What’s next for Jason Leech?
I want to put out more original music. I love making vids remixing other artists’ tracks, but I feel like I’ve gotten my production skills to a point where I can be putting out EPs and albums now. I also want to work with more vocalists. I just released an original track called “Ghost” with an amazing singer Raddix, and had a great time creating a track to compliment his voice. I can make almost any sound with synthesizers and keyboards, but never the sound of a vocalist’s singing voice.

What do you wish for the future of electronic music? In what ways would you like to see it evolve?
I’d love to see lineups include more artists who fuse live instruments into their sets. The added human element in a performance adds so much to the sound. Our ears like it when certain rhythms and notes aren’t perfectly in time in a song, and playing an instrument on stage can really bring out that special flow. I know many DJs who can play instruments really well, but don’t feel like they could or should include it in their set. I think seeing the live act become more common would make artists more willing to try it out. This could bring out so many more original styles and sounds, pushing electronic music even further.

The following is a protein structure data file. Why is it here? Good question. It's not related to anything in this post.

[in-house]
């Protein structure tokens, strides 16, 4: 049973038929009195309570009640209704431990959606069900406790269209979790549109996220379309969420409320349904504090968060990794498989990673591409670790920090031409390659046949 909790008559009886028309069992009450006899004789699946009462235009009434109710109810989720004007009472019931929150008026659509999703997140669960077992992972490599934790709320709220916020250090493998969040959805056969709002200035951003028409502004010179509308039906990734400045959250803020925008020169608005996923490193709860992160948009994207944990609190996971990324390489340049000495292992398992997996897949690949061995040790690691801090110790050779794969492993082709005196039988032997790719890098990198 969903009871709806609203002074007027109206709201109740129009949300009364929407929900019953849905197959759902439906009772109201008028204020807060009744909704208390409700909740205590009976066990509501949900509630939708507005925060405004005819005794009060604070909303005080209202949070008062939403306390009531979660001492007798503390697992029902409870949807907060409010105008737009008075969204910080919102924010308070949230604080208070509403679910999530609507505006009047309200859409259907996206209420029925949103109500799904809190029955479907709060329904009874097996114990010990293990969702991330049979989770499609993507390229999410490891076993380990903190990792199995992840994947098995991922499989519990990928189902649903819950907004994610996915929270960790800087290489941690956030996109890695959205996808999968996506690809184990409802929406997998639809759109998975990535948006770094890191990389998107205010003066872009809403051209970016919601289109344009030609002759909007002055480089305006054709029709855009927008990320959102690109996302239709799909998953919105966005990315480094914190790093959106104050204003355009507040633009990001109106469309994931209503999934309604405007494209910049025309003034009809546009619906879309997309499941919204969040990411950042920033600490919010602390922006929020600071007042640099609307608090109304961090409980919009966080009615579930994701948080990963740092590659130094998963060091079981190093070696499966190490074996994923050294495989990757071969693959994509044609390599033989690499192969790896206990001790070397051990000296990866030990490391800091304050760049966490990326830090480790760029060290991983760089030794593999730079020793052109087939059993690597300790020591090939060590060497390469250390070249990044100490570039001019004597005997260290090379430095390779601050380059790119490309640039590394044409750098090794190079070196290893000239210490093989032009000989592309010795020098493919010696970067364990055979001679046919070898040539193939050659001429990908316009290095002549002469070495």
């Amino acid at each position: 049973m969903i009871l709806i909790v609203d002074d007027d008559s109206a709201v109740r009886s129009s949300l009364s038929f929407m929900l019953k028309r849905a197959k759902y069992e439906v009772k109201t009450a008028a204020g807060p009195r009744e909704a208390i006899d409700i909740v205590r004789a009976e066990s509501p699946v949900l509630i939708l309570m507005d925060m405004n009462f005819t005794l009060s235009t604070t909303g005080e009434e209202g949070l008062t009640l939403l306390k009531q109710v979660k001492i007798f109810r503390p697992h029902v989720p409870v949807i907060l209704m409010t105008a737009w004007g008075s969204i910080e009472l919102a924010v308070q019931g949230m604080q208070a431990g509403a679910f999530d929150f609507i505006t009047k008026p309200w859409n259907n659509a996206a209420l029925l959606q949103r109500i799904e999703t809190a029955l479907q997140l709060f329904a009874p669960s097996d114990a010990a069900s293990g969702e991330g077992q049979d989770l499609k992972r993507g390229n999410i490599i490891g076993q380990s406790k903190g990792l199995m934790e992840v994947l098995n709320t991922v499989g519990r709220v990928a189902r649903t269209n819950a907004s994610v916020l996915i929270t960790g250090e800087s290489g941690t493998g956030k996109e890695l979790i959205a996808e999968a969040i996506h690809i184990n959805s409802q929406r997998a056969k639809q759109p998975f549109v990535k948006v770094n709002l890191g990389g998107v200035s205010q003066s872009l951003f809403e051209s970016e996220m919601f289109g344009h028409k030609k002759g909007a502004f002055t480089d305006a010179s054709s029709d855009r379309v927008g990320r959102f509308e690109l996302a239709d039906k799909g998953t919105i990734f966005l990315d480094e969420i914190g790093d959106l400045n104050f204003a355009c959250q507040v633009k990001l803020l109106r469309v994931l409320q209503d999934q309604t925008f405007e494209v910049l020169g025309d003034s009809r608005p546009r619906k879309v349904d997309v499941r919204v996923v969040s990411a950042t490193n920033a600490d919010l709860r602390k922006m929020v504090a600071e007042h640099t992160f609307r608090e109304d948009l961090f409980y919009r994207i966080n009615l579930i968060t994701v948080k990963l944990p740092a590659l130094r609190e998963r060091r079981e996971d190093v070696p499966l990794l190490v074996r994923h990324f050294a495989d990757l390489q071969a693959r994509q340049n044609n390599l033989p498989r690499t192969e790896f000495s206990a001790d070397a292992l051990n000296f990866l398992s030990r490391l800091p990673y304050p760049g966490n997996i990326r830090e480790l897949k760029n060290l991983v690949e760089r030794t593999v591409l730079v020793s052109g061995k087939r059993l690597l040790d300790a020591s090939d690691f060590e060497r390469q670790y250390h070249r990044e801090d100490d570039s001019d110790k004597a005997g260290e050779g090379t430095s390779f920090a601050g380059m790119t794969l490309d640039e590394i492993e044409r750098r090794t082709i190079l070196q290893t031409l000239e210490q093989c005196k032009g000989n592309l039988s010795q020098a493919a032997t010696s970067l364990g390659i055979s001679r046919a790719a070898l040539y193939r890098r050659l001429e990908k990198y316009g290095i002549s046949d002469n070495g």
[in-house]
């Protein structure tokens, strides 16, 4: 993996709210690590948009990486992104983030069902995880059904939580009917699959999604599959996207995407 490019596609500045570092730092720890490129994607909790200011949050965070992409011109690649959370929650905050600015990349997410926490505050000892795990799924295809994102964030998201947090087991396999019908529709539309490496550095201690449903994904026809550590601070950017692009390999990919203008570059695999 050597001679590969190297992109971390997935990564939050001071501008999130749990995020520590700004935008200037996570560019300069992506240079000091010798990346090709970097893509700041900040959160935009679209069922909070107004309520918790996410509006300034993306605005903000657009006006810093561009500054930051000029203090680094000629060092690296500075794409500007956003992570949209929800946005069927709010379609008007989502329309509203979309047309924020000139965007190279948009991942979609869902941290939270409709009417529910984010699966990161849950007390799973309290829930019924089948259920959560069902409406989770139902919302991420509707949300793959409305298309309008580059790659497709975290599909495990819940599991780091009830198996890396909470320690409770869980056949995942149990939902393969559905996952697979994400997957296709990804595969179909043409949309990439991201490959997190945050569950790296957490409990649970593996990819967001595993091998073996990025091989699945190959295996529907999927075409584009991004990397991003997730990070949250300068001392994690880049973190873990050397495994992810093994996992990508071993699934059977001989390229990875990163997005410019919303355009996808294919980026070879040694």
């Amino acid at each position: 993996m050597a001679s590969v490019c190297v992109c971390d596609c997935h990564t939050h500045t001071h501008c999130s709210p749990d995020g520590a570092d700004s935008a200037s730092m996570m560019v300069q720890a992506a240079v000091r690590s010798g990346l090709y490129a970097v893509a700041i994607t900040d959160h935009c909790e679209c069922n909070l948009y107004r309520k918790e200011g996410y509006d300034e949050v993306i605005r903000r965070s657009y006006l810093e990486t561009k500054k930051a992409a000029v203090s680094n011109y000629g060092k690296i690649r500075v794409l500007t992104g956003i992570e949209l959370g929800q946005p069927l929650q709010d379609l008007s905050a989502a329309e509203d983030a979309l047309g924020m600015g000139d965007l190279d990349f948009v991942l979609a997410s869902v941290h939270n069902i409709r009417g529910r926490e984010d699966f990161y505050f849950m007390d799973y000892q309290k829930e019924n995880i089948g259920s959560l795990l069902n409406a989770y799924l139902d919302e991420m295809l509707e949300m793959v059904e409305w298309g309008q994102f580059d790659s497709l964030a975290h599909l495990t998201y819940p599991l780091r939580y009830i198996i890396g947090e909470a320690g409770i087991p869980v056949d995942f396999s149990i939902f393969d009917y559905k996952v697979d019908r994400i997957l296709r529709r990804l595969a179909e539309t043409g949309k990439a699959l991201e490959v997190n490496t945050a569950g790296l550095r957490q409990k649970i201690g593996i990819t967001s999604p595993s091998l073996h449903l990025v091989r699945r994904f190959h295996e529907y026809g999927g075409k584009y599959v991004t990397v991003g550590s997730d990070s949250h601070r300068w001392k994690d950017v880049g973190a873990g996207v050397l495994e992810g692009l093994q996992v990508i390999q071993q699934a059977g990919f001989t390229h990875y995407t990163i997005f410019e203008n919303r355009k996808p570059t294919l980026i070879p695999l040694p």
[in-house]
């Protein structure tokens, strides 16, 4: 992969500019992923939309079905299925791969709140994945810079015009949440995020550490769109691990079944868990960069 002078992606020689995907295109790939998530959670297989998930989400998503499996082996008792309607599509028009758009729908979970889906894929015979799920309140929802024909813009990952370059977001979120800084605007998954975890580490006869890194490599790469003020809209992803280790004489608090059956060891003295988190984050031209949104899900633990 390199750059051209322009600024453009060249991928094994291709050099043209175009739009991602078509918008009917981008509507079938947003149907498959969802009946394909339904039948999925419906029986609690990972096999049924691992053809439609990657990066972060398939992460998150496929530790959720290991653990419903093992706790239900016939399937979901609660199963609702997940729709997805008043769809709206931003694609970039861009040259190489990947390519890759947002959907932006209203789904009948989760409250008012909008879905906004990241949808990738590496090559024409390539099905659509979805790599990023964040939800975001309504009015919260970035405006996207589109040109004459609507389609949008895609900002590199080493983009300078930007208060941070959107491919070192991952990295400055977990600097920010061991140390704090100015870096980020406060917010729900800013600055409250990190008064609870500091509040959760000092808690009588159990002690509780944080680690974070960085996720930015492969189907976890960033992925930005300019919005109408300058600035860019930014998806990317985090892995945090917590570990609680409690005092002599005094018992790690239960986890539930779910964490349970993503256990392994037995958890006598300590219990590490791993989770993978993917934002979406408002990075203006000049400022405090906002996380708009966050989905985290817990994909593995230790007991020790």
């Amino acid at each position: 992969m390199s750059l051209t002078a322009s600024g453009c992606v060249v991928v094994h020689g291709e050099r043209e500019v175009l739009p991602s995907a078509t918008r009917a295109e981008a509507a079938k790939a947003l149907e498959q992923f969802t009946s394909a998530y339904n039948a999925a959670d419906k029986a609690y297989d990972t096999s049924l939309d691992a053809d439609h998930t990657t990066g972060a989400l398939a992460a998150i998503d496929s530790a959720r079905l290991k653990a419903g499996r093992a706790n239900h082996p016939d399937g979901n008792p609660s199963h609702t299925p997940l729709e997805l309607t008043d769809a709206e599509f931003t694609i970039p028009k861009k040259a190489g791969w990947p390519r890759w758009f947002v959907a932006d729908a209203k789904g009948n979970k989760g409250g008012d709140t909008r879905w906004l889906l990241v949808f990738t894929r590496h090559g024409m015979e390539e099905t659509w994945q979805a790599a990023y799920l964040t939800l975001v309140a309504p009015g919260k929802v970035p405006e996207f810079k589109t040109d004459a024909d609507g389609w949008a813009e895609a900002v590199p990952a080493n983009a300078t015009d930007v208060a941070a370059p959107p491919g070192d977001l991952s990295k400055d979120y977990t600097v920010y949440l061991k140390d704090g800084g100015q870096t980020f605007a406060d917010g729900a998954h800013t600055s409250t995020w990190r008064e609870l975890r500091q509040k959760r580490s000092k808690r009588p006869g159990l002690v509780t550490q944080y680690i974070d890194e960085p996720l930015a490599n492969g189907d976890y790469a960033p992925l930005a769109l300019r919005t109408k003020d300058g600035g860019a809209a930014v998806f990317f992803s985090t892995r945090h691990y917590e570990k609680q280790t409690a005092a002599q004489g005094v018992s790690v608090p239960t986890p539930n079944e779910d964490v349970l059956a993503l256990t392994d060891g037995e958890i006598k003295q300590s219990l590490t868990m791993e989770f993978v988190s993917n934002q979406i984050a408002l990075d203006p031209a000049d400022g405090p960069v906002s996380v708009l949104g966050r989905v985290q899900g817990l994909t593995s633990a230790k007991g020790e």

Any last words for the SPIN universe?
Thanks to anyone who has ever supported my music in any way. I’m so lucky to be able to do this for a living and I owe it all to the people who have listened to and shared my music. Your words of encouragement to keep pressing on has helped me through the hard times as well. If you’re new to my music, thanks for checking out this interview! I had a great time answering these questions and hope you check out my new single “Ghost” and my keyboard mix for SPIN.